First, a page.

Objective: Some growth hormone deficient adults (GHDAs) have an impaired quality of life, which may improve with growth hormone (GH) treatment. The objective of our study was to make an in-depth psychiatric evaluation of patients with adult-onset (AO) and childhood-onset (CO) GH deficiency (GHD), and to assess the time course of changes in their quality of life and symptoms of depression in response to GH treatment.
Design: The study design was a 4-month, double-blind, cross-over, placebo-controlled trial of GH therapy.
Methods: We used a detailed psychiatric interview to characterise 25 patients with proven GHD at baseline. They were reassessed at monthly intervals during treatment with GH or placebo, using the Nottingham Health Profile and two well-recognised depression rating scales.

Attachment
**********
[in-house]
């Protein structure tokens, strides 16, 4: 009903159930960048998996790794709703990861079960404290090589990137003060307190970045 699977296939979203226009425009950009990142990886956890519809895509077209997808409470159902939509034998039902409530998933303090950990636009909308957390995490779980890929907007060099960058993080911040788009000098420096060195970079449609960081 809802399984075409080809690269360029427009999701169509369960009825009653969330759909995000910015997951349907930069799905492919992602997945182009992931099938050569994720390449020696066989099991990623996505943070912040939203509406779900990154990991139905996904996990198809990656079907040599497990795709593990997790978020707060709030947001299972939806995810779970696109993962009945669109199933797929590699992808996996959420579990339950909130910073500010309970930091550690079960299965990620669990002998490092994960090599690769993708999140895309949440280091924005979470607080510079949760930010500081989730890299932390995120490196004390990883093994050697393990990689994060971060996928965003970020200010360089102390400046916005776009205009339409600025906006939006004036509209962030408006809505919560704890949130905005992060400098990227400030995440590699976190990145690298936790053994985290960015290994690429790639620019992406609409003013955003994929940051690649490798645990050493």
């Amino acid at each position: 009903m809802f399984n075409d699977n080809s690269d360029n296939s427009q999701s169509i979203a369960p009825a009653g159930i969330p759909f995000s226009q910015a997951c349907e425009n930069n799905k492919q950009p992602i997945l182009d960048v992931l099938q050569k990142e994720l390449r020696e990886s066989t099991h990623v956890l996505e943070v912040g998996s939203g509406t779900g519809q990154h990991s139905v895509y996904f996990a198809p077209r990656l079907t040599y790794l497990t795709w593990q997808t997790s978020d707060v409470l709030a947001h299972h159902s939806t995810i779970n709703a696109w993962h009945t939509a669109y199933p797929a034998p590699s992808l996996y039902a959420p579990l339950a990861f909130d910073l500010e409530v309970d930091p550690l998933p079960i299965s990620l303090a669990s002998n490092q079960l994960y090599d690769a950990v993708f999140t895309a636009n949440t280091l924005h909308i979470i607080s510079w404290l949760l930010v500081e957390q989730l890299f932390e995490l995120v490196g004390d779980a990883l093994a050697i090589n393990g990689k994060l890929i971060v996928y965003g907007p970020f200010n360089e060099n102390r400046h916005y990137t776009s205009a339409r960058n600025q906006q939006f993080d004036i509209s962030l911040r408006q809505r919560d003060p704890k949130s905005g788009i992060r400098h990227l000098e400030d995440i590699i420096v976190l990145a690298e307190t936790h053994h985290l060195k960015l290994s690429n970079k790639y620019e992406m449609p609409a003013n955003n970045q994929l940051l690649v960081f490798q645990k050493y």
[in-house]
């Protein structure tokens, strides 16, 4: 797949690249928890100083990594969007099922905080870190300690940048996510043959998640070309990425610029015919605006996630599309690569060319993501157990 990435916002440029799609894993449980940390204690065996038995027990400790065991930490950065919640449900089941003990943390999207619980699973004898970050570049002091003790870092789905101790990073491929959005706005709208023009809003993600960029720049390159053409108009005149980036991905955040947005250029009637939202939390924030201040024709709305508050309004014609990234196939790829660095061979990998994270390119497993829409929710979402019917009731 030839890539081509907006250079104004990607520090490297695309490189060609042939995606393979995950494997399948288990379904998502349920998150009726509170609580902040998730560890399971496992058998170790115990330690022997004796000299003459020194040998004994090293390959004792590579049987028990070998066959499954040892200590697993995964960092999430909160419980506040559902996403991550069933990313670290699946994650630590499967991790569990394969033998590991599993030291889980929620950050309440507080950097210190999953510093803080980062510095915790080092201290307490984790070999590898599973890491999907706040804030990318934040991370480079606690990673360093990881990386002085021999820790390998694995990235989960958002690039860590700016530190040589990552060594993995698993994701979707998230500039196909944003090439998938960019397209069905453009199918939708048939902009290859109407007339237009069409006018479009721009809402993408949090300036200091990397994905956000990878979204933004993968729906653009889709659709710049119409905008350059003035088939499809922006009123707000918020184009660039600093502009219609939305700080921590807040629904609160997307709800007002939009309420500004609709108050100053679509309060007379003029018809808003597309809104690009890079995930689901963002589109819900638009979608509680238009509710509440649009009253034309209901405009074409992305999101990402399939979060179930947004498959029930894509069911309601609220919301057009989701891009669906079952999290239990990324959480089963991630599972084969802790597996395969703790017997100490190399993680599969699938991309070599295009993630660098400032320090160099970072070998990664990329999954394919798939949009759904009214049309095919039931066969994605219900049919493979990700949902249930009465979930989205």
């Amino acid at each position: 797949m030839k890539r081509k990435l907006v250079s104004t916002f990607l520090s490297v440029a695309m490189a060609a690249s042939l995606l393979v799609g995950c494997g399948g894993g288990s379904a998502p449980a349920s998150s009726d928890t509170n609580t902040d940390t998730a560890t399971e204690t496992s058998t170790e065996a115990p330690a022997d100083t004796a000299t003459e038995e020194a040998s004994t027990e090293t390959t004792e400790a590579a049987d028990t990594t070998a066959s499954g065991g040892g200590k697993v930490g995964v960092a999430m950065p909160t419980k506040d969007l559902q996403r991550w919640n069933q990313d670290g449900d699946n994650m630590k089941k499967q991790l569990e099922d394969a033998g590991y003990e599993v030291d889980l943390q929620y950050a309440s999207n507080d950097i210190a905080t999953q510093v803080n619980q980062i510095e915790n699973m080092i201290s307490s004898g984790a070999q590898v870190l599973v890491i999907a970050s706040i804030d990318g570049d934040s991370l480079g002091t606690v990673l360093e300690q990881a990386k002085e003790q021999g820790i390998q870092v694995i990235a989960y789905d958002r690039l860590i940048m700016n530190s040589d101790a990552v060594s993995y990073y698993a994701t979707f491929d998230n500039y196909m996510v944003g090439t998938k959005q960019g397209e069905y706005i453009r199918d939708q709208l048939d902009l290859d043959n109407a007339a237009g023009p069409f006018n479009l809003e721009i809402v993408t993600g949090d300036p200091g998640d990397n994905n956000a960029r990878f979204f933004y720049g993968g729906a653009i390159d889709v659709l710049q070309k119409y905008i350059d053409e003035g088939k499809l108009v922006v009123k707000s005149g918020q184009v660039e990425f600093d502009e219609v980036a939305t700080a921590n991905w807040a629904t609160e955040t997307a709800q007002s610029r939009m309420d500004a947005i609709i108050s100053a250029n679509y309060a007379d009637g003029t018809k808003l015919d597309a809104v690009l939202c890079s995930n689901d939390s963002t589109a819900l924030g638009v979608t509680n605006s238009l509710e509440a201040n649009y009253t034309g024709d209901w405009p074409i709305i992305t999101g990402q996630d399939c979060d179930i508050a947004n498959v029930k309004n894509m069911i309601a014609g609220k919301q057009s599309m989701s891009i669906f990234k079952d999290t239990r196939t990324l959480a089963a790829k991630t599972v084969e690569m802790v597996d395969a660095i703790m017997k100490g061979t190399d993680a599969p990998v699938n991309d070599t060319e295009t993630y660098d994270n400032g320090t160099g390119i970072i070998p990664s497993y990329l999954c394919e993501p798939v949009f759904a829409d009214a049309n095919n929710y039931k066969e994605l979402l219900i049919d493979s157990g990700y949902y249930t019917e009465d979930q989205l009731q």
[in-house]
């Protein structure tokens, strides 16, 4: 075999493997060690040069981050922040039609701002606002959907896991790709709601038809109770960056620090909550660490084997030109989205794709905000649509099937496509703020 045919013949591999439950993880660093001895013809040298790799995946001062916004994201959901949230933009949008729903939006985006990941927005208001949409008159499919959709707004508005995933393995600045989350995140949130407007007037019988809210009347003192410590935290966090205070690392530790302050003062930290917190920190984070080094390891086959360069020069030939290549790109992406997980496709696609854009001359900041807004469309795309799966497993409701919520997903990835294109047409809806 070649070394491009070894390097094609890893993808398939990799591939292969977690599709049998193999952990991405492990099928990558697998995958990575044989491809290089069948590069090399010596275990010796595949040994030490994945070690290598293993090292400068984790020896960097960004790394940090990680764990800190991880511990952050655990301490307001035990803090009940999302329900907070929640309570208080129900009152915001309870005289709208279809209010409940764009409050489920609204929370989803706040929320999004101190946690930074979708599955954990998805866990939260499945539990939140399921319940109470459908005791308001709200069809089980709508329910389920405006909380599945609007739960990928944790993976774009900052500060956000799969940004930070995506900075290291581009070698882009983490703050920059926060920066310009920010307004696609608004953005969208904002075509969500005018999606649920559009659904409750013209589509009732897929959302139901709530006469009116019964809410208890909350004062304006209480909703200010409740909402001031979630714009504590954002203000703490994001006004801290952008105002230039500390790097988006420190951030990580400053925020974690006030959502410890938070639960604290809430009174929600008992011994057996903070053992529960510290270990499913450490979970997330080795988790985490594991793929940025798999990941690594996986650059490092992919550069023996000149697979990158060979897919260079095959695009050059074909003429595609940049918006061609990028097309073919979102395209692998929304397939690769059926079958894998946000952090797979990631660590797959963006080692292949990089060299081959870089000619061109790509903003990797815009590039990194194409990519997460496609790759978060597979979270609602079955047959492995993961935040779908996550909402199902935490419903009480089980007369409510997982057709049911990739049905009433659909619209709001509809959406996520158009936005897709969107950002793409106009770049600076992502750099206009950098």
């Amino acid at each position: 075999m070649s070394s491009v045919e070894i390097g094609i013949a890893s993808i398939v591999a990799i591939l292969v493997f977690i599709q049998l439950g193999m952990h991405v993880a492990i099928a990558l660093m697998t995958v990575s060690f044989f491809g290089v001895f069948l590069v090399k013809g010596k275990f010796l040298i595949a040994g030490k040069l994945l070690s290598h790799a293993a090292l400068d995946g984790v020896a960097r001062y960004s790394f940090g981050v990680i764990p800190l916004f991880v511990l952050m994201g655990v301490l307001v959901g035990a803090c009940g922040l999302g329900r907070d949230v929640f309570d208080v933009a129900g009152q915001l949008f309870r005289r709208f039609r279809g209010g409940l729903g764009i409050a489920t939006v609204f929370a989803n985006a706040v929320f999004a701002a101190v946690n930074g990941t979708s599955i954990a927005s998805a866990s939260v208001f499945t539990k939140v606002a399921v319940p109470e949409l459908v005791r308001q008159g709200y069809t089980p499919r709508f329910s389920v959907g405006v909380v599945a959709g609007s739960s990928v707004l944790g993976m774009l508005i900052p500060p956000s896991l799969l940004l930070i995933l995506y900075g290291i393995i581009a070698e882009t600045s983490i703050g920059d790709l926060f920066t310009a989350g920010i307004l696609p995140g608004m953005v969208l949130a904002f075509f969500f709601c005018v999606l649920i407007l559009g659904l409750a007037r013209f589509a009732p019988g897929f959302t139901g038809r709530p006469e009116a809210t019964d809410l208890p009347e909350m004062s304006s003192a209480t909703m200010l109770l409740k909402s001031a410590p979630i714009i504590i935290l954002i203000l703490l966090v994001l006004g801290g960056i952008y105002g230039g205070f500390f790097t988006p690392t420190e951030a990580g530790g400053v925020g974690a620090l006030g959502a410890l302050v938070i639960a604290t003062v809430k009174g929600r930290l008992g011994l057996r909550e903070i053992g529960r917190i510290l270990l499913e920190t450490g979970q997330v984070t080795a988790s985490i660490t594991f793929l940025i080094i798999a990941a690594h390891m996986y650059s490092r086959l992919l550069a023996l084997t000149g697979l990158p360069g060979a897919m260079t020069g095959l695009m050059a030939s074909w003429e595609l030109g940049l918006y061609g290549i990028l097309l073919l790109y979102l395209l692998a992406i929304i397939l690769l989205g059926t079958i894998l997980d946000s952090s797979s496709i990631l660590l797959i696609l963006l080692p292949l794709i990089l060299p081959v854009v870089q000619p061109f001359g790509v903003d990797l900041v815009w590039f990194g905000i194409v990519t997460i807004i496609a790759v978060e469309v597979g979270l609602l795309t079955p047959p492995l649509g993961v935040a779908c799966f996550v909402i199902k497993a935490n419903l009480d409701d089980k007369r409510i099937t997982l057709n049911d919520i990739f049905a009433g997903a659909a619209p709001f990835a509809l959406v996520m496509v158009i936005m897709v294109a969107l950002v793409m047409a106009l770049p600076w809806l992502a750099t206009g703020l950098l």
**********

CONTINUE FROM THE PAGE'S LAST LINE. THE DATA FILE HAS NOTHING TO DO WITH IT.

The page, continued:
Results: 11/18 (61%) of the patients with AO-GHD, but 0/7 of the patients with CO-GHD, were found to have atypical depression at baseline. There were significant improvements in the depression rating scale scores after 2 months of GH therapy, with significant improvements in emotional reaction and social isolation scores from 1 month, and in energy levels and sleep disturbance from 2 and 3 months respectively.
Conclusions: The results of our study confirm that a large proportion of GHDAs have unequivocal psychiatric morbidity, and suggest that a response to treatment can be seen after a short trial of GH therapy. We hypothesise that this rapid improvement of symptoms of atypical depression represents a direct central effect of GH therapy.